Tuesday, 18 August 2009

Not so different after all

I have noticed over the past few days an interesting phenomenon. When people tell you how things are here, they imply that only Guyana, or only developing countries, are like this. This is despite the fact that exactly the same things are frequently true of England. And anywhere else you could care to mention.

Here are some of my favourite examples so far:
  • "Teachers working in special needs sometimes don't even have any specific training in special needs."
  • "People will just apply for any job available, whether or not they have ever wanted that career."
  • "Some teachers go into special needs jobs because they can't get a job in a mainstream school, not because they have a particular passion for working in that area."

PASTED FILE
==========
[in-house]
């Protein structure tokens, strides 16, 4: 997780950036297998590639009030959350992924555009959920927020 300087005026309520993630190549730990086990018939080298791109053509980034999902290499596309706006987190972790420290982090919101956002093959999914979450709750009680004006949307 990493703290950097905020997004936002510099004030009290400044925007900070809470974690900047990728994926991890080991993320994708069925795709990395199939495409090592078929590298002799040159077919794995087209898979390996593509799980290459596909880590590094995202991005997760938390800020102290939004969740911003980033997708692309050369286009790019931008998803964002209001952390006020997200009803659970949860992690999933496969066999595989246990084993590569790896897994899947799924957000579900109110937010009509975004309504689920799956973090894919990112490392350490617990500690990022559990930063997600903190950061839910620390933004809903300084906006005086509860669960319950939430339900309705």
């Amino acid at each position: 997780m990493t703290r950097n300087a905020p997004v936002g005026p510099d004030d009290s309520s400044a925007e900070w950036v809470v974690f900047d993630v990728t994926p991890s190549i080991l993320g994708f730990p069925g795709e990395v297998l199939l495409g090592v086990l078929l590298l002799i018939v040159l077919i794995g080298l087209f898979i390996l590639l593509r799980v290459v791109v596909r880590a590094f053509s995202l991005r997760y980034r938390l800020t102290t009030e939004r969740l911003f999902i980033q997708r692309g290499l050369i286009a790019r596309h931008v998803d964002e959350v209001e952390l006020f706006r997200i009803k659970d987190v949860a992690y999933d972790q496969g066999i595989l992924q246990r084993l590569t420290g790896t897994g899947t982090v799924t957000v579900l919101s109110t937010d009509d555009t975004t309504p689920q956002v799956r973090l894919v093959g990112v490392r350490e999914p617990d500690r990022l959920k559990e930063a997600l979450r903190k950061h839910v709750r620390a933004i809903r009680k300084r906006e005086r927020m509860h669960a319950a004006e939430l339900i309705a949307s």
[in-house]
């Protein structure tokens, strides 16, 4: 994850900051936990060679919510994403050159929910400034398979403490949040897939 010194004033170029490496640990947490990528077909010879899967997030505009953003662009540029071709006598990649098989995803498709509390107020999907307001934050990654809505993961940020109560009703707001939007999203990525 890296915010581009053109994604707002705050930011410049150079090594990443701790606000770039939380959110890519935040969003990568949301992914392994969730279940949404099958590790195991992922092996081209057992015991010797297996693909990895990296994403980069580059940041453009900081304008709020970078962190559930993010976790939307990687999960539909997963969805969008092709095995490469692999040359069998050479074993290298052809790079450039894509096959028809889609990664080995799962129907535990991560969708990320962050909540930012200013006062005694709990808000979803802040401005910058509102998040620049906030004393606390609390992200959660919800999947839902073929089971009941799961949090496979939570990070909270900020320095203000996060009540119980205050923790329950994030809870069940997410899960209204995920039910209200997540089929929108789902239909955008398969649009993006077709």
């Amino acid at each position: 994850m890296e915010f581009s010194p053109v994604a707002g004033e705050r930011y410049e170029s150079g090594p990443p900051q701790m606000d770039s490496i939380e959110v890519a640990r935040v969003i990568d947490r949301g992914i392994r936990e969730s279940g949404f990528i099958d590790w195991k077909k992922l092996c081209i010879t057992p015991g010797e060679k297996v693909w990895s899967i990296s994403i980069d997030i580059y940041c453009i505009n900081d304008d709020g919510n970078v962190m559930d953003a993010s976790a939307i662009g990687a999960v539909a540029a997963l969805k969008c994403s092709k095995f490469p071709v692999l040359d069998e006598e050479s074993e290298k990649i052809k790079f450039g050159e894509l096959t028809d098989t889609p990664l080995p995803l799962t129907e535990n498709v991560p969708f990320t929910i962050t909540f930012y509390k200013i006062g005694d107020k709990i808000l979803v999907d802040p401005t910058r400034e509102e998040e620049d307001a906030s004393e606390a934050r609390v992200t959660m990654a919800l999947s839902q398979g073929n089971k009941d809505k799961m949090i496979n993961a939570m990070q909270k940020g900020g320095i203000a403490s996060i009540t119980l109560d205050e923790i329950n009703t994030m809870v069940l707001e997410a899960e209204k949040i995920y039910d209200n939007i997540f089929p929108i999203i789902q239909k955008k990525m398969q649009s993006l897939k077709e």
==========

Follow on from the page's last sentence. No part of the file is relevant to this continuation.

• "It's not a good idea to walk alone through the city at night."
  • "Fruit in veg can be twice as expensive in the supermarkets compared to the market."
  • "Sometimes the real decisions get made in the social times before and after work, not in the official meetings."
  • "Some people even have more than one job to make ends meet."
  • "People always start the day gaffing (chatting) and reading the papers."
  • "They often find ten foot long pythons under the market."
OK, the last one not so much...

Along similar lines, one of the current volunteers told me a lovely story about a conversation with a taxi driver - he had a work visa for the UK, so she asked him why he was still in Guyana, when most people would be itching to leave.

He said that he was scared to go there "because of all the diseases".

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